Twin studies suggest a heritable component for circulating concentrations of sex hormones in men (6). The CYP19A1 gene has been identified as a candidate locus that may influence circulating sex hormone concentrations and risk for hormone-related cancers (7). CYP19A1 encodes aromatase, an enzyme which catalyses the conversion of the C19 androgens, androstenedione and testosterone, to the C18 estrogens, estrone and estradiol, respectively. This cytochrome P450 enzyme is expressed primarily in the gonads, as well as in peripheral sites including the prostate (8). In postmenopausal women, common variants in the CYP19A1 gene have been found to be associated with a 10% to 20% difference in circulating estrogen levels and a number of studies have assessed the relationship of variants in CYP19A1 with risk for cancers of the breast and endometrium (9–12). However, published data on CYP19A1 in men in relation to sex hormones and prostate cancer are relatively limited, partly due to incomplete characterisation of genetic variation at the locus of interest and small sample sizes (13–23).
In the present study, we examined the contribution of common genetic variation at the CYP19A1 locus to prostate cancer risk and to concentrations of serum sex hormones and sex hormone binding globulin (SHBG) in a large, collaborative investigation (The Breast and Prostate Cancer Cohort Consortium, (BPC3)) (24).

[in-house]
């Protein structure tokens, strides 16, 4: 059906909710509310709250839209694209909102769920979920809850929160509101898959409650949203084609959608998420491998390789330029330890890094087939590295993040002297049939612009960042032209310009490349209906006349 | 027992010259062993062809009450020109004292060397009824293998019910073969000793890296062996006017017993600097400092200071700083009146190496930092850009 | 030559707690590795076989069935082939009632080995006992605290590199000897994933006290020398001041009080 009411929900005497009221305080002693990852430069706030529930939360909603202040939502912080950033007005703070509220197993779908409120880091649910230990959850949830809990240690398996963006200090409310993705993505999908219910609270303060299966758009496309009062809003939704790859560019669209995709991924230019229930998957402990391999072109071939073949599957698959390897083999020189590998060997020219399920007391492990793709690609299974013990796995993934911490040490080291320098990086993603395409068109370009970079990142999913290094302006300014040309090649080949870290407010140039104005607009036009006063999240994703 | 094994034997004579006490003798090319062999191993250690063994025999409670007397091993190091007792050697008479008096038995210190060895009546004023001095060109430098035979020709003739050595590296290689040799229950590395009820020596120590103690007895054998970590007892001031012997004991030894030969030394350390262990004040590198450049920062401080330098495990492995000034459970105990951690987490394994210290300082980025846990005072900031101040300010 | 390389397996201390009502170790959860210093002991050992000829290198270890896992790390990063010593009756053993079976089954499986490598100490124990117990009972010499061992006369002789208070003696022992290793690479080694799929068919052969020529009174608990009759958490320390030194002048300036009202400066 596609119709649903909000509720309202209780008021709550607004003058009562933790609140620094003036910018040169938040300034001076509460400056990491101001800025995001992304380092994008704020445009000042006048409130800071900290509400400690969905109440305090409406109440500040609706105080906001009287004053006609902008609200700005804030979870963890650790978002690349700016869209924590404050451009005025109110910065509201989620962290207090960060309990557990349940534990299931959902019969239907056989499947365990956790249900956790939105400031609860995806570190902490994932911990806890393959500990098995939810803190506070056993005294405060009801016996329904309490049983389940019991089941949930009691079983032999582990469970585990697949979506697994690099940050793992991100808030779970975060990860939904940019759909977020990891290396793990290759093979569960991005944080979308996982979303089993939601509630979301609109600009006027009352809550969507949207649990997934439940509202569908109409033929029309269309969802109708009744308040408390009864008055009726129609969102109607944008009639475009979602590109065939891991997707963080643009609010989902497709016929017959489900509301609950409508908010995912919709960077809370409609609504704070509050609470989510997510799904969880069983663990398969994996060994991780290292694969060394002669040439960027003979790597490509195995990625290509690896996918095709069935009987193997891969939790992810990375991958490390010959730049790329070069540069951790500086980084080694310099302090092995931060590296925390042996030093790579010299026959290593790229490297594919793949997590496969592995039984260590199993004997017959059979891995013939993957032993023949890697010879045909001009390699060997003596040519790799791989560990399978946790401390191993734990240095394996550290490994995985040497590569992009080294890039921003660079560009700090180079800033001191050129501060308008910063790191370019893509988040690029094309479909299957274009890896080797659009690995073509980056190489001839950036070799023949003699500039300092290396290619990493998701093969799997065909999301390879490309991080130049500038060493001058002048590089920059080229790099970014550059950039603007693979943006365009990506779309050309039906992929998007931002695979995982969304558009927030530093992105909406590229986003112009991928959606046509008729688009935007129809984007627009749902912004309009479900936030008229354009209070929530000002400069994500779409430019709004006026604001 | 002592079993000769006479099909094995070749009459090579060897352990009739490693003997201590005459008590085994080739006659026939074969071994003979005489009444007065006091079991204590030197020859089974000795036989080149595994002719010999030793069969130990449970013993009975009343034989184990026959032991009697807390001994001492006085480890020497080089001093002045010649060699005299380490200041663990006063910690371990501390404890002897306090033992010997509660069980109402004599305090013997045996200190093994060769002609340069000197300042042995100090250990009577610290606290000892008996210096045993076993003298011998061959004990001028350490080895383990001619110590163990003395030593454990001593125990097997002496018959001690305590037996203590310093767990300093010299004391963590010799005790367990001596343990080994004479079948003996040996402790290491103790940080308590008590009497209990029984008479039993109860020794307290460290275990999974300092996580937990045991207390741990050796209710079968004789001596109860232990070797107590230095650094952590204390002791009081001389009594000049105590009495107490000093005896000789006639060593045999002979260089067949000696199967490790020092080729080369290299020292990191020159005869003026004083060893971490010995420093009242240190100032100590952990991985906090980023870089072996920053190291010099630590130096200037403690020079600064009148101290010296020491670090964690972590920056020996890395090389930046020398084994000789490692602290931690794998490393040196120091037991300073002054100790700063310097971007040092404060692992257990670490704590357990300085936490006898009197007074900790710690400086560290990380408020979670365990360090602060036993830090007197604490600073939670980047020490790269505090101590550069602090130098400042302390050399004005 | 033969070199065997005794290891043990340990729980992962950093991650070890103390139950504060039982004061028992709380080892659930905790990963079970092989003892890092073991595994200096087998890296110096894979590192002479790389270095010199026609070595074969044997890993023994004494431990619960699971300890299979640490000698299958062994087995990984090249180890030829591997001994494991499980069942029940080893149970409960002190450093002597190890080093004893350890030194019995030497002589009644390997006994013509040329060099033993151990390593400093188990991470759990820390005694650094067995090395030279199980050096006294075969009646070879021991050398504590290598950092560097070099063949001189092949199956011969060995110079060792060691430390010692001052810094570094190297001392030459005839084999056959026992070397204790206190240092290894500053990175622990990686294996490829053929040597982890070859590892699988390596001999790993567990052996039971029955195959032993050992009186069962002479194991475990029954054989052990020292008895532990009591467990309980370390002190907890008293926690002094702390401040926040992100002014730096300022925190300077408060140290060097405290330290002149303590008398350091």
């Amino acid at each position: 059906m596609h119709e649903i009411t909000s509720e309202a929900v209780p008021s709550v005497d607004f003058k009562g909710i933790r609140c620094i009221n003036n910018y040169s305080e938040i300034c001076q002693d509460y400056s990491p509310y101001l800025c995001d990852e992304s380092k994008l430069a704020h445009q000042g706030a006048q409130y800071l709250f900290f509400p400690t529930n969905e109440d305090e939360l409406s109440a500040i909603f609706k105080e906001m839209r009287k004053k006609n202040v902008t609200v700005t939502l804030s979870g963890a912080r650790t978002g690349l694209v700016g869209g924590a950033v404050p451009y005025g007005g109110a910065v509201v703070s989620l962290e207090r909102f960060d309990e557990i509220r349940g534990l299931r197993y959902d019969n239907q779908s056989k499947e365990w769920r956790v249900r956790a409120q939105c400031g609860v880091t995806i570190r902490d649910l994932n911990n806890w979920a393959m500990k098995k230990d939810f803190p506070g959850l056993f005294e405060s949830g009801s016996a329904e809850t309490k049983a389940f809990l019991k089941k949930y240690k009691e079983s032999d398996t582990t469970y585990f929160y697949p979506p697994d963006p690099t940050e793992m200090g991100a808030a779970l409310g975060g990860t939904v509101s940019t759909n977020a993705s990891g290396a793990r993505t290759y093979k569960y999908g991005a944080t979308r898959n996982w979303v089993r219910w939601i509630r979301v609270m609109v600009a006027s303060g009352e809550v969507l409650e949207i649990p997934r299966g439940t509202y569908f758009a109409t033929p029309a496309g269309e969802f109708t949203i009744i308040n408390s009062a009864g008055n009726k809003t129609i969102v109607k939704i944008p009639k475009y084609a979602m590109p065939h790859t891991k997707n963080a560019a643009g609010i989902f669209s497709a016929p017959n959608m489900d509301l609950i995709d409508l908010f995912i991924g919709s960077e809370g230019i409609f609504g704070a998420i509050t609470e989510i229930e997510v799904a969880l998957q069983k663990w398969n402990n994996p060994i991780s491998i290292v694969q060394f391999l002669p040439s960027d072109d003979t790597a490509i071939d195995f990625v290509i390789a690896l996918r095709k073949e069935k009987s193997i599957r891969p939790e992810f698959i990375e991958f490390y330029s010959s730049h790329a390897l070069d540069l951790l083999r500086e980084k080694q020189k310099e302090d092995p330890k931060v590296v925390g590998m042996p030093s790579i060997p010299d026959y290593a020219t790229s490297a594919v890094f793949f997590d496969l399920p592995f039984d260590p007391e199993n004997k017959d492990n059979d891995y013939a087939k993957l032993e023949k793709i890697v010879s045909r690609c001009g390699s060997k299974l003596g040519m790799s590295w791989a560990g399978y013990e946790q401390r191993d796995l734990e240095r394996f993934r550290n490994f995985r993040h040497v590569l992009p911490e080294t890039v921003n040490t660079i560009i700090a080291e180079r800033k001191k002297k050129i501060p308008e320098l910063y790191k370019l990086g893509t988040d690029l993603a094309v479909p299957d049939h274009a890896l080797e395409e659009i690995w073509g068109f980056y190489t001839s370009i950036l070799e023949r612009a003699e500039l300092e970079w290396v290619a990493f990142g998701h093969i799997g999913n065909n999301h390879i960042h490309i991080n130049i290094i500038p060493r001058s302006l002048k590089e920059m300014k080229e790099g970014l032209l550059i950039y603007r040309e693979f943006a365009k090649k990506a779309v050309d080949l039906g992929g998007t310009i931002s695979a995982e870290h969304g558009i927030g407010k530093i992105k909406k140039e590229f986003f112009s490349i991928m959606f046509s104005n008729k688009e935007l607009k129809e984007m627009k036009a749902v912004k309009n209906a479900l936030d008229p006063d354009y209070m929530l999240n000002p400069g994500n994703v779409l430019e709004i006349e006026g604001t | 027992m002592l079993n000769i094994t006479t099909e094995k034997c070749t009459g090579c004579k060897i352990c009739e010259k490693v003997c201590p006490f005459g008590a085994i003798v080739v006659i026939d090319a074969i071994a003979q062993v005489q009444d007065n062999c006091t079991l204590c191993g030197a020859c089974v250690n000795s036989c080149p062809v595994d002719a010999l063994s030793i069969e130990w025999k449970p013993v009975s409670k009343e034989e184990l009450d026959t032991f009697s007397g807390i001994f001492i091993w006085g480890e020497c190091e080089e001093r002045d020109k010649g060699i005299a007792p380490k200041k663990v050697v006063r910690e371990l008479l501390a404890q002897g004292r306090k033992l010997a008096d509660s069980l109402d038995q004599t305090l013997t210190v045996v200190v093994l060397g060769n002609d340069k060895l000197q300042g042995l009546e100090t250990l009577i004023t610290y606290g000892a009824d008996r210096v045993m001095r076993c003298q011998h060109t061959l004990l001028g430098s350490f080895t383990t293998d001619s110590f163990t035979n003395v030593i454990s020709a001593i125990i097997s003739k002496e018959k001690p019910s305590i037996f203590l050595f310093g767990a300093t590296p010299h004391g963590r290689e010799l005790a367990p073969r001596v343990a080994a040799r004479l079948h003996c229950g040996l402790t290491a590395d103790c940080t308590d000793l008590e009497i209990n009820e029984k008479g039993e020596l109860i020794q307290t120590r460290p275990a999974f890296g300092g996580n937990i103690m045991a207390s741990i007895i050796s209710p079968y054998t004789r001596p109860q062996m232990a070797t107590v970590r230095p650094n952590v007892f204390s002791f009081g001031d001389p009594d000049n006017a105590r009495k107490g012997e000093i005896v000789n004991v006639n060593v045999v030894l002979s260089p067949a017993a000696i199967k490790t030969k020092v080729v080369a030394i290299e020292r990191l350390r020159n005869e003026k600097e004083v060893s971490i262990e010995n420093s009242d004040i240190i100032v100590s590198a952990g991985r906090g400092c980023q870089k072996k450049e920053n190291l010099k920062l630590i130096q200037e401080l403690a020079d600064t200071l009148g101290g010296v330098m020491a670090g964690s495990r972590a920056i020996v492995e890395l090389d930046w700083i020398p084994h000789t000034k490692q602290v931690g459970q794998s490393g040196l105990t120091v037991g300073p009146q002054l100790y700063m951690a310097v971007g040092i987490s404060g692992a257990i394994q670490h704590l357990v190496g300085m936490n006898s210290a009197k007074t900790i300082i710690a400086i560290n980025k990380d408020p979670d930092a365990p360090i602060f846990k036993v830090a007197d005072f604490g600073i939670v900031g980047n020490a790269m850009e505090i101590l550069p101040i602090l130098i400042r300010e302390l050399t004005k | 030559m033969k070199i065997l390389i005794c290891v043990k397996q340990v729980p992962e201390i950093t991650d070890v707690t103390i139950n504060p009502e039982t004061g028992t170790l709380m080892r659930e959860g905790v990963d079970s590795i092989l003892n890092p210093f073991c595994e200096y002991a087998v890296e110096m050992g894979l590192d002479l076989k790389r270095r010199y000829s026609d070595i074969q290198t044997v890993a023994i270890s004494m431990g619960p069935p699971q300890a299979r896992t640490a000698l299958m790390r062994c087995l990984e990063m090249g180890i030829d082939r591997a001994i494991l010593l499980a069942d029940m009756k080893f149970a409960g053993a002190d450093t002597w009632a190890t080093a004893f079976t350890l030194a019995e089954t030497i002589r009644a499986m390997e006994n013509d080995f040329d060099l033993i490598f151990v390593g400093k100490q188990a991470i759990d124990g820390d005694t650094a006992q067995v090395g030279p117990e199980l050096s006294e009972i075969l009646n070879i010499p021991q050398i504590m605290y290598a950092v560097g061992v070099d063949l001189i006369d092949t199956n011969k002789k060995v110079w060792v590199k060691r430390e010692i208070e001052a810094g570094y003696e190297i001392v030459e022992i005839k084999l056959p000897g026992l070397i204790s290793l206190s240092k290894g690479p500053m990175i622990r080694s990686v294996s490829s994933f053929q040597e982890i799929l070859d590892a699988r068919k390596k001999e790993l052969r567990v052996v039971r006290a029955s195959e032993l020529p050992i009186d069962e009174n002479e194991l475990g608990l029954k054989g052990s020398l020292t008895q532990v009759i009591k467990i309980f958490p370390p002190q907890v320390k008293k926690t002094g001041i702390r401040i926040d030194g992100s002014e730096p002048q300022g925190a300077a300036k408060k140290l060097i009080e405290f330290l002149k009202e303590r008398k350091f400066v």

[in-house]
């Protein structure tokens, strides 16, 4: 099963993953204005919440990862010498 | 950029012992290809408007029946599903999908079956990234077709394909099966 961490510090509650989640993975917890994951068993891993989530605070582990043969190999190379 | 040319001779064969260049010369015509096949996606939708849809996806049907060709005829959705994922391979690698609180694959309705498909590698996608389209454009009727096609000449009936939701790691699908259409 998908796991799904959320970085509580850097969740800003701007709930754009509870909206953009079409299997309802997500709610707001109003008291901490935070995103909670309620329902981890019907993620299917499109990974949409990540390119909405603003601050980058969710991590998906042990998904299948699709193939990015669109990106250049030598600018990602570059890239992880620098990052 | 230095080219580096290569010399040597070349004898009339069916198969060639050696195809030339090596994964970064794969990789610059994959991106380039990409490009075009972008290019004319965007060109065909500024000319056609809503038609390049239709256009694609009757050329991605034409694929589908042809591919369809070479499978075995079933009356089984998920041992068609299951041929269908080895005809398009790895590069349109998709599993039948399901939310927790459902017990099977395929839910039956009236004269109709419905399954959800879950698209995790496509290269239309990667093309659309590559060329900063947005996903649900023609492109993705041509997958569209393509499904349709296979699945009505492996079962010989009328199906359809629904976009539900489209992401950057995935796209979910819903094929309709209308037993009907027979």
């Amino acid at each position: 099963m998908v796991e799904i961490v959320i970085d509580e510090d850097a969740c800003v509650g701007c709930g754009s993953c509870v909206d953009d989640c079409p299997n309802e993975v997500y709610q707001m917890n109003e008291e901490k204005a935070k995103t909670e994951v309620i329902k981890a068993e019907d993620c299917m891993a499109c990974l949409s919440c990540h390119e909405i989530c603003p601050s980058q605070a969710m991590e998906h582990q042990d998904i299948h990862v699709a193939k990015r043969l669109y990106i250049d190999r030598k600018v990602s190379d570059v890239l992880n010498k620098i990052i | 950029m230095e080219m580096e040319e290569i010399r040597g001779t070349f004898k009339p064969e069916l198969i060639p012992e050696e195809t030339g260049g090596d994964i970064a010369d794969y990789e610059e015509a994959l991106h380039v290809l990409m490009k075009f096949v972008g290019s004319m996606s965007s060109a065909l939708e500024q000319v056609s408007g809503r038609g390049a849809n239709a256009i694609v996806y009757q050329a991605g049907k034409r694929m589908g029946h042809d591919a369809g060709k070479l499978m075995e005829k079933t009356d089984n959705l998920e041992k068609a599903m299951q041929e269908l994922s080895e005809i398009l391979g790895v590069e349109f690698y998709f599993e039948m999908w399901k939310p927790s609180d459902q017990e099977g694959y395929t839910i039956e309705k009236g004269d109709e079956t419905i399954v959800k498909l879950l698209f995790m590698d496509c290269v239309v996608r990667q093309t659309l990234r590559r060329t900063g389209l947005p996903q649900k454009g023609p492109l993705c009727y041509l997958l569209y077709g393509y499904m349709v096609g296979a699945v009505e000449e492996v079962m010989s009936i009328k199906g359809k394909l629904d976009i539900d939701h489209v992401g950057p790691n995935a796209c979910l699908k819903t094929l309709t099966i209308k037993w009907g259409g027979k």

The BPC3 has been described in detail elsewhere (24). Briefly, the consortium includes large well-established cohorts assembled in the United States and Europe that have DNA for genotyping and extensive questionnaire data from cohort members. For prostate cancer, analyses include men from seven cohort studies: the American Cancer Society Cancer Prevention Study II (ACS CPS-II) (25), the Alpha-Tocopherol, Beta-Carotene Cancer Prevention (ATBC) Study (26), the European Prospective Investigation into Cancer and Nutrition (EPIC) Cohort (itself comprising cohorts from Denmark, Germany, Great Britain, Greece, Italy, the Netherlands, Spain, and Sweden) (27), the Health Professionals Follow-up Study (HPFS) (28), the Hawaii/Los Angeles Multi-ethnic Cohort Study (MEC) (29), the Physicians' Health Study (PHS) (30), and the Prostate, Lung, Colorectal, and Ovarian (PLCO) Cancer Screening Trial (31). With the exception of the MEC and PLCO, these cohorts are composed predominantly of whites of European descent. The MEC contributes African American, Latino, Japanese American and Native Hawaiian cases and controls recruited from Los Angeles and Hawaii. The PLCO includes over 400 African American participants. Cases of prostate cancer were identified through population-based cancer registries or self report confirmed by medical records. The BPC3 data for prostate cancer consist of a series of matched nested case-control studies from each cohort; controls were matched within each cohort to cases on a number of potential confounding factors, including age (within five years), ethnicity, and in some cohorts, additional criteria, such as region of recruitment in EPIC (for further details on the selection of controls in each cohort see Supplementary Methods). The study protocol was approved by all institutional review boards.